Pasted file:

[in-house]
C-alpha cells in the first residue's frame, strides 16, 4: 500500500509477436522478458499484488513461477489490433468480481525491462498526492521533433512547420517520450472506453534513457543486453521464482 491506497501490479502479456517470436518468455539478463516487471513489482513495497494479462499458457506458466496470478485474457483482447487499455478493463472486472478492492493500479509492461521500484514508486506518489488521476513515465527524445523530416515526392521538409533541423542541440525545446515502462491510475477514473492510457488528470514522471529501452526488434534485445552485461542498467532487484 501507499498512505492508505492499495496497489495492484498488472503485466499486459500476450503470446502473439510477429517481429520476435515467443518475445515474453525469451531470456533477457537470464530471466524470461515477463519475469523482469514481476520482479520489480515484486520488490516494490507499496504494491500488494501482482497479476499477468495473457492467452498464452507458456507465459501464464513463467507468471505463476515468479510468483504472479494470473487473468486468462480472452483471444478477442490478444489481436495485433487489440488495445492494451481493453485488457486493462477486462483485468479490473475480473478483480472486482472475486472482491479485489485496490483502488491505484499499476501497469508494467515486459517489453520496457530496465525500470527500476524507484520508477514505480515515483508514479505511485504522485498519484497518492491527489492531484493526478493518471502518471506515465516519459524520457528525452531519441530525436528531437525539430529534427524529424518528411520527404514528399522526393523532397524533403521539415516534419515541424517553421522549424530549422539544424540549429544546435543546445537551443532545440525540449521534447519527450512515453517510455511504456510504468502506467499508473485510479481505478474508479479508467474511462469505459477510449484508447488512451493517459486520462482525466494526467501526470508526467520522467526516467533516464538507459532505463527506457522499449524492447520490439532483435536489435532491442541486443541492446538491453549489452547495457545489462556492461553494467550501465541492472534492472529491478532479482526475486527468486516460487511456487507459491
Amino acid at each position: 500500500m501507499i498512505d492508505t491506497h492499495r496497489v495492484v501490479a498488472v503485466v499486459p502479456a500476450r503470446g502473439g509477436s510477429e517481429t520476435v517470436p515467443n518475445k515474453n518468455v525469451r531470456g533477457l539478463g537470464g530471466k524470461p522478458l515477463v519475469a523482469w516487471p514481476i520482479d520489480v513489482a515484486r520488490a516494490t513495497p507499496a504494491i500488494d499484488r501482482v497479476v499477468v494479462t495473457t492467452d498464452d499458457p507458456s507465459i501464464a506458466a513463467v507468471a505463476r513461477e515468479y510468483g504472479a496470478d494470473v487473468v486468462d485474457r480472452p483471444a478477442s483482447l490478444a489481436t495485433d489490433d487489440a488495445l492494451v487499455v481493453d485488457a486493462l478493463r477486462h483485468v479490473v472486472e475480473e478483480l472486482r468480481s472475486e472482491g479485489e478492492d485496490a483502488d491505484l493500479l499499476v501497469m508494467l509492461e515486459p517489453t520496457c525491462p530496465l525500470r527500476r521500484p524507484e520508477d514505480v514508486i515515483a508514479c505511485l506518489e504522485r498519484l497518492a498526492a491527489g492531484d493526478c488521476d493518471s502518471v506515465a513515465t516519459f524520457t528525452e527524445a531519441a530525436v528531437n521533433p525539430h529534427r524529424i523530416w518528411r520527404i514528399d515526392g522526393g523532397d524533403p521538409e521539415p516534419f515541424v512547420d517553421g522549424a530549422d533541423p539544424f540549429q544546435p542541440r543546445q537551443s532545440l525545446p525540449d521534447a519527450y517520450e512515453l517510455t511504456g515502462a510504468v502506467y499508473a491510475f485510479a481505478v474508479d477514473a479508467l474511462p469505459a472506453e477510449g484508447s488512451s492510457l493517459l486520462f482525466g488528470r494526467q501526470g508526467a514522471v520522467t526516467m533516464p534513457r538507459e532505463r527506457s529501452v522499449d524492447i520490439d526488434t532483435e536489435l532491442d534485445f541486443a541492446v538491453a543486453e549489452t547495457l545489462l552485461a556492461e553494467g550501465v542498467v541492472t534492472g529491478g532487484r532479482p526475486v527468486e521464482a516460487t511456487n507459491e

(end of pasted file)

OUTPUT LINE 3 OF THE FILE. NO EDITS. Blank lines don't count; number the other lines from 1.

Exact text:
Amino acid at each position: 500500500m501507499i498512505d492508505t491506497h492499495r496497489v495492484v501490479a498488472v503485466v499486459p502479456a500476450r503470446g502473439g509477436s510477429e517481429t520476435v517470436p515467443n518475445k515474453n518468455v525469451r531470456g533477457l539478463g537470464g530471466k524470461p522478458l515477463v519475469a523482469w516487471p514481476i520482479d520489480v513489482a515484486r520488490a516494490t513495497p507499496a504494491i500488494d499484488r501482482v497479476v499477468v494479462t495473457t492467452d498464452d499458457p507458456s507465459i501464464a506458466a513463467v507468471a505463476r513461477e515468479y510468483g504472479a496470478d494470473v487473468v486468462d485474457r480472452p483471444a478477442s483482447l490478444a489481436t495485433d489490433d487489440a488495445l492494451v487499455v481493453d485488457a486493462l478493463r477486462h483485468v479490473v472486472e475480473e478483480l472486482r468480481s472475486e472482491g479485489e478492492d485496490a483502488d491505484l493500479l499499476v501497469m508494467l509492461e515486459p517489453t520496457c525491462p530496465l525500470r527500476r521500484p524507484e520508477d514505480v514508486i515515483a508514479c505511485l506518489e504522485r498519484l497518492a498526492a491527489g492531484d493526478c488521476d493518471s502518471v506515465a513515465t516519459f524520457t528525452e527524445a531519441a530525436v528531437n521533433p525539430h529534427r524529424i523530416w518528411r520527404i514528399d515526392g522526393g523532397d524533403p521538409e521539415p516534419f515541424v512547420d517553421g522549424a530549422d533541423p539544424f540549429q544546435p542541440r543546445q537551443s532545440l525545446p525540449d521534447a519527450y517520450e512515453l517510455t511504456g515502462a510504468v502506467y499508473a491510475f485510479a481505478v474508479d477514473a479508467l474511462p469505459a472506453e477510449g484508447s488512451s492510457l493517459l486520462f482525466g488528470r494526467q501526470g508526467a514522471v520522467t526516467m533516464p534513457r538507459e532505463r527506457s529501452v522499449d524492447i520490439d526488434t532483435e536489435l532491442d534485445f541486443a541492446v538491453a543486453e549489452t547495457l545489462l552485461a556492461e553494467g550501465v542498467v541492472t534492472g529491478g532487484r532479482p526475486v527468486e521464482a516460487t511456487n507459491e